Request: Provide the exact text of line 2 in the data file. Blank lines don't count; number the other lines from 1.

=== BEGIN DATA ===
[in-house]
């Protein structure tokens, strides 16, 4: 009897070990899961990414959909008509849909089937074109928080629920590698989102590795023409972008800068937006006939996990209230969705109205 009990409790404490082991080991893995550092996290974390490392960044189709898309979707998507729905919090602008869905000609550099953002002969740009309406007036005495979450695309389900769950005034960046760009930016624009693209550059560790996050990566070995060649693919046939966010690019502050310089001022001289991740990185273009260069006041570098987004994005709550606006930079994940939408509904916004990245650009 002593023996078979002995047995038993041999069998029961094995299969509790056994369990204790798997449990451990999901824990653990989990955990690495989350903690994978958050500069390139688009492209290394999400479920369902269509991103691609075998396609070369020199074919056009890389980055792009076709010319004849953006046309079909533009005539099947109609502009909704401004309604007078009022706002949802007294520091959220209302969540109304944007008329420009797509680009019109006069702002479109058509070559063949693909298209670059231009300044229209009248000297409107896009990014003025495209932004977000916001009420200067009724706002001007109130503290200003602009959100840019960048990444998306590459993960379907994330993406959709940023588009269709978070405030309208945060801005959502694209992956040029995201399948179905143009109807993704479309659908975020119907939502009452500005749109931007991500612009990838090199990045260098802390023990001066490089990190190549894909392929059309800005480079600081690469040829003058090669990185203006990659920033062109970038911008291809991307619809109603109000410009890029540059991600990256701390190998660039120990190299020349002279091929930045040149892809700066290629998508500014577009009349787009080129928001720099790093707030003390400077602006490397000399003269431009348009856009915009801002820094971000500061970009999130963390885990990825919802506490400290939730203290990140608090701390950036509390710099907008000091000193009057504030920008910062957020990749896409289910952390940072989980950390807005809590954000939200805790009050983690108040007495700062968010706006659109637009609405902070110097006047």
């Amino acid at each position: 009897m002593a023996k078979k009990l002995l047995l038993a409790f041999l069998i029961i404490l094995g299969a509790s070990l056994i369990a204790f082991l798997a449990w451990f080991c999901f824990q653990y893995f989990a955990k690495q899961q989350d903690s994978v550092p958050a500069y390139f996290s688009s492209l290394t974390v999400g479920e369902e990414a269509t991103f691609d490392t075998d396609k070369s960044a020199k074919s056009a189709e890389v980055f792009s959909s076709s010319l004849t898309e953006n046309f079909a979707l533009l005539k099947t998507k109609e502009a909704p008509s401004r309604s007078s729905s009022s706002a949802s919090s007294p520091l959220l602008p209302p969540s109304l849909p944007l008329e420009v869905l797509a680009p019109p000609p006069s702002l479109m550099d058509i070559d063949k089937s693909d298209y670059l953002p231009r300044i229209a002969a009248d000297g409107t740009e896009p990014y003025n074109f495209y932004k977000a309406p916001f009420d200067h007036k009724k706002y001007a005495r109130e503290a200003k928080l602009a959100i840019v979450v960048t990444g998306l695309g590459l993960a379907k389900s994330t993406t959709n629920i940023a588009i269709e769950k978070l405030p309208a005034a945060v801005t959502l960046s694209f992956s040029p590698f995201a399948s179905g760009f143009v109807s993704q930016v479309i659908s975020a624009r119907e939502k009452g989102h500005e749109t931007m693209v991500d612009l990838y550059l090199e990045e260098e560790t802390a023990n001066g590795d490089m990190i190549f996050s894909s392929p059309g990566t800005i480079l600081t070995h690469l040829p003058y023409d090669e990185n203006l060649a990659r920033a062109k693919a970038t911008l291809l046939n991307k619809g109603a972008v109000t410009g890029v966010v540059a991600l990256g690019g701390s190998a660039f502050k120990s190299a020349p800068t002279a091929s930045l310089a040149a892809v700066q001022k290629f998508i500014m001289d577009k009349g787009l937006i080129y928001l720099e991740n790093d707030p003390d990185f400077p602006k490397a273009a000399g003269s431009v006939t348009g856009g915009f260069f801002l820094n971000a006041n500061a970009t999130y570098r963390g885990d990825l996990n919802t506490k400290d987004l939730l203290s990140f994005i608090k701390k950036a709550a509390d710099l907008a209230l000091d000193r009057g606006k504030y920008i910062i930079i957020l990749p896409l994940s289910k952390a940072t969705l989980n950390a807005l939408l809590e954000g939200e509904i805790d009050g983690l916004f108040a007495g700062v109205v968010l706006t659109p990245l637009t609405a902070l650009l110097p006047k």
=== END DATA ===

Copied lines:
């Protein structure tokens, strides 16, 4: 009897070990899961990414959909008509849909089937074109928080629920590698989102590795023409972008800068937006006939996990209230969705109205 009990409790404490082991080991893995550092996290974390490392960044189709898309979707998507729905919090602008869905000609550099953002002969740009309406007036005495979450695309389900769950005034960046760009930016624009693209550059560790996050990566070995060649693919046939966010690019502050310089001022001289991740990185273009260069006041570098987004994005709550606006930079994940939408509904916004990245650009 002593023996078979002995047995038993041999069998029961094995299969509790056994369990204790798997449990451990999901824990653990989990955990690495989350903690994978958050500069390139688009492209290394999400479920369902269509991103691609075998396609070369020199074919056009890389980055792009076709010319004849953006046309079909533009005539099947109609502009909704401004309604007078009022706002949802007294520091959220209302969540109304944007008329420009797509680009019109006069702002479109058509070559063949693909298209670059231009300044229209009248000297409107896009990014003025495209932004977000916001009420200067009724706002001007109130503290200003602009959100840019960048990444998306590459993960379907994330993406959709940023588009269709978070405030309208945060801005959502694209992956040029995201399948179905143009109807993704479309659908975020119907939502009452500005749109931007991500612009990838090199990045260098802390023990001066490089990190190549894909392929059309800005480079600081690469040829003058090669990185203006990659920033062109970038911008291809991307619809109603109000410009890029540059991600990256701390190998660039120990190299020349002279091929930045040149892809700066290629998508500014577009009349787009080129928001720099790093707030003390400077602006490397000399003269431009348009856009915009801002820094971000500061970009999130963390885990990825919802506490400290939730203290990140608090701390950036509390710099907008000091000193009057504030920008910062957020990749896409289910952390940072989980950390807005809590954000939200805790009050983690108040007495700062968010706006659109637009609405902070110097006047």